Presidents usually receive national intelligence briefings even after leaving office. The Biden administration is reconsidering that policy, the Hill reports. There have been calls to stop the briefings for former President Trump from Democrats, as well as former Trump aides, saying he can't be trusted with classified information. Rep. Adam Schiff, the Democrat who chairs the House Intelligence Committee, said that while Trump was still in office. "There's no circumstance in which this president should get another intelligence briefing, not now, not in the future," Schiff said. "I don't think he can be trusted with it now, and in the future he certainly can't be trusted." White House Press Secretary Jen Psaki said Monday that national security officials haven't made a decision yet.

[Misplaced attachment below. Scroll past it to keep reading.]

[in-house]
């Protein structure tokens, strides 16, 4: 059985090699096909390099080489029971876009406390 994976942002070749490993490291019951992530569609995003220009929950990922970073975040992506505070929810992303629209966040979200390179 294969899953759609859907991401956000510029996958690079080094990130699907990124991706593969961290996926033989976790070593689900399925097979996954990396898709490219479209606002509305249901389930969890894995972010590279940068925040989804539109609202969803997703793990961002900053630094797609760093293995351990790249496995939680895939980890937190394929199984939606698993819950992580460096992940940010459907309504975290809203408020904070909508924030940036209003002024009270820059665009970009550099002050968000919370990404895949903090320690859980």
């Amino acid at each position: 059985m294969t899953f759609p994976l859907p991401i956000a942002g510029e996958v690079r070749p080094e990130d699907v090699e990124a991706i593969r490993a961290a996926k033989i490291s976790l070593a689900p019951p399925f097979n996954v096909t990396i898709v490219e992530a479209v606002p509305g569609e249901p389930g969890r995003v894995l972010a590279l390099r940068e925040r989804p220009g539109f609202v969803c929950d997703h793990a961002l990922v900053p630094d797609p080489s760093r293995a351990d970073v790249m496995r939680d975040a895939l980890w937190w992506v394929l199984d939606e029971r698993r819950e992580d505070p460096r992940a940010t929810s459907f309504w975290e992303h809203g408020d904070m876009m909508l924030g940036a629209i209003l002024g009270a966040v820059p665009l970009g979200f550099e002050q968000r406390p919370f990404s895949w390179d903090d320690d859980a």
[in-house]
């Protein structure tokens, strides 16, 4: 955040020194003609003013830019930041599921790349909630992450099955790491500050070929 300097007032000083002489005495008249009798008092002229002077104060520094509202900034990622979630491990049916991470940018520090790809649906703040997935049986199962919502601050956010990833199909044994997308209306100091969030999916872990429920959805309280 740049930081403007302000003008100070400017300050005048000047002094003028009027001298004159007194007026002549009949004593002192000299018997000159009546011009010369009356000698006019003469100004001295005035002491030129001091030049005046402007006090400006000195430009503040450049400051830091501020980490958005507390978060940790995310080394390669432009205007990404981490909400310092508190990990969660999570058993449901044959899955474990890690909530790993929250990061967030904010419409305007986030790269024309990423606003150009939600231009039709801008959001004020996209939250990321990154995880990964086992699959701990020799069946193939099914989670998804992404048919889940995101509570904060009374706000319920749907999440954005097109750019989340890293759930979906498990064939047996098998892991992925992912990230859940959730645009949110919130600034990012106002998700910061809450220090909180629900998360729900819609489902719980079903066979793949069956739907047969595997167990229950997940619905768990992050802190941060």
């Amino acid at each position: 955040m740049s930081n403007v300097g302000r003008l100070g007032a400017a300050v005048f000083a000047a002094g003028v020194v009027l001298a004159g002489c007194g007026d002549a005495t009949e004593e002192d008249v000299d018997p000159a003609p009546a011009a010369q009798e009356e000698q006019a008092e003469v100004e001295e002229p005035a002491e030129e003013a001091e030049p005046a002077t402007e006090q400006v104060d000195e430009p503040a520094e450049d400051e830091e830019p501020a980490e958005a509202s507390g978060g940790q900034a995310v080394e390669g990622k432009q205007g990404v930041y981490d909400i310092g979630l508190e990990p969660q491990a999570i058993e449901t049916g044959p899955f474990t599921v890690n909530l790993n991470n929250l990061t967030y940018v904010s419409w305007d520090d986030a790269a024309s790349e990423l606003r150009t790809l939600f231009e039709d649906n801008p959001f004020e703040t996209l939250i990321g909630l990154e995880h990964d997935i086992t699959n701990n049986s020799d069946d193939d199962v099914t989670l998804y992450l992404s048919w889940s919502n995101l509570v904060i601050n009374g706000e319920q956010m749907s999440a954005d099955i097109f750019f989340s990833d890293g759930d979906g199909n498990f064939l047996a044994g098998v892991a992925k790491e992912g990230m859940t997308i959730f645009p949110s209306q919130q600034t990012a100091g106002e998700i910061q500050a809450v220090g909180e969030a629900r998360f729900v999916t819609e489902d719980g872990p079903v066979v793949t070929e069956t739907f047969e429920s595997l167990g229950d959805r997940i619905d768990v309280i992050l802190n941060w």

Cutting Trump off would eliminate a national security risk, wrote Susan Gordon in an oped in the Washington Post. Gordon was principal deputy director of national intelligence in the Trump administration. The former president, she writes, "might be unusually vulnerable to bad actors with ill intent." Unlike other presidents leaving office, Trump made clear that he's going to stay involved in politics and policy. Also, "Trump has significant business entanglements that involve foreign entities," which could make him vulnerable. If at some point, there's a national security advantage to telling Trump something, Gordon writes, that works: The president at that time can make the decision. Former FBI Director James Comey was more blunt. "The guy's a lying demagogue who you can't trust," Comey said, per ABC. "You want to be very, very careful about what you give him." (Trump discounted his intelligence briefings about the coronavirus as the outbreak began.)